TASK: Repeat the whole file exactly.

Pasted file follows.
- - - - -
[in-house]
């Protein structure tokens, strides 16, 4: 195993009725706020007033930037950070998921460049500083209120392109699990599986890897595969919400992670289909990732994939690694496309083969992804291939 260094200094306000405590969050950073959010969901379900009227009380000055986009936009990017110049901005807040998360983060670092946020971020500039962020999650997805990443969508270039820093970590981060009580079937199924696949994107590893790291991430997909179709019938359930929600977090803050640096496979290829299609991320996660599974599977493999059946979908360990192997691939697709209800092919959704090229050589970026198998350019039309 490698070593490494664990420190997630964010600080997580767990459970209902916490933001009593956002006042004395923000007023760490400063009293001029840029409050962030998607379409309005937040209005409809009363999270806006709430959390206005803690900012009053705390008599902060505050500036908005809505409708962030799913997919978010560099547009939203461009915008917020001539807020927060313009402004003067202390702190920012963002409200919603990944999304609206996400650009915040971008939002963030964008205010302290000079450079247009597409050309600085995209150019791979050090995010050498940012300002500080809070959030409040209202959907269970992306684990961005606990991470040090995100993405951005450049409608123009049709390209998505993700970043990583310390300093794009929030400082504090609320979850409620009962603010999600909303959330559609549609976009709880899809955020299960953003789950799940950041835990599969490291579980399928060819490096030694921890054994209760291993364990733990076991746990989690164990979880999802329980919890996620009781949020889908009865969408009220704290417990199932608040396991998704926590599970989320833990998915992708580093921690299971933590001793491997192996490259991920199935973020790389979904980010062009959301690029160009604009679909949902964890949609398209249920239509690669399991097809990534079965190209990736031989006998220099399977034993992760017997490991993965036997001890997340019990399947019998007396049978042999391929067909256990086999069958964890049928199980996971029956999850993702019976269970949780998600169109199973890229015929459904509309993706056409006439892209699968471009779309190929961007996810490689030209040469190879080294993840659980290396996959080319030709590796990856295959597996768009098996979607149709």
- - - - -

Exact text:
[in-house]
């Protein structure tokens, strides 16, 4: 195993009725706020007033930037950070998921460049500083209120392109699990599986890897595969919400992670289909990732994939690694496309083969992804291939 260094200094306000405590969050950073959010969901379900009227009380000055986009936009990017110049901005807040998360983060670092946020971020500039962020999650997805990443969508270039820093970590981060009580079937199924696949994107590893790291991430997909179709019938359930929600977090803050640096496979290829299609991320996660599974599977493999059946979908360990192997691939697709209800092919959704090229050589970026198998350019039309 490698070593490494664990420190997630964010600080997580767990459970209902916490933001009593956002006042004395923000007023760490400063009293001029840029409050962030998607379409309005937040209005409809009363999270806006709430959390206005803690900012009053705390008599902060505050500036908005809505409708962030799913997919978010560099547009939203461009915008917020001539807020927060313009402004003067202390702190920012963002409200919603990944999304609206996400650009915040971008939002963030964008205010302290000079450079247009597409050309600085995209150019791979050090995010050498940012300002500080809070959030409040209202959907269970992306684990961005606990991470040090995100993405951005450049409608123009049709390209998505993700970043990583310390300093794009929030400082504090609320979850409620009962603010999600909303959330559609549609976009709880899809955020299960953003789950799940950041835990599969490291579980399928060819490096030694921890054994209760291993364990733990076991746990989690164990979880999802329980919890996620009781949020889908009865969408009220704290417990199932608040396991998704926590599970989320833990998915992708580093921690299971933590001793491997192996490259991920199935973020790389979904980010062009959301690029160009604009679909949902964890949609398209249920239509690669399991097809990534079965190209990736031989006998220099399977034993992760017997490991993965036997001890997340019990399947019998007396049978042999391929067909256990086999069958964890049928199980996971029956999850993702019976269970949780998600169109199973890229015929459904509309993706056409006439892209699968471009779309190929961007996810490689030209040469190879080294993840659980290396996959080319030709590796990856295959597996768009098996979607149709």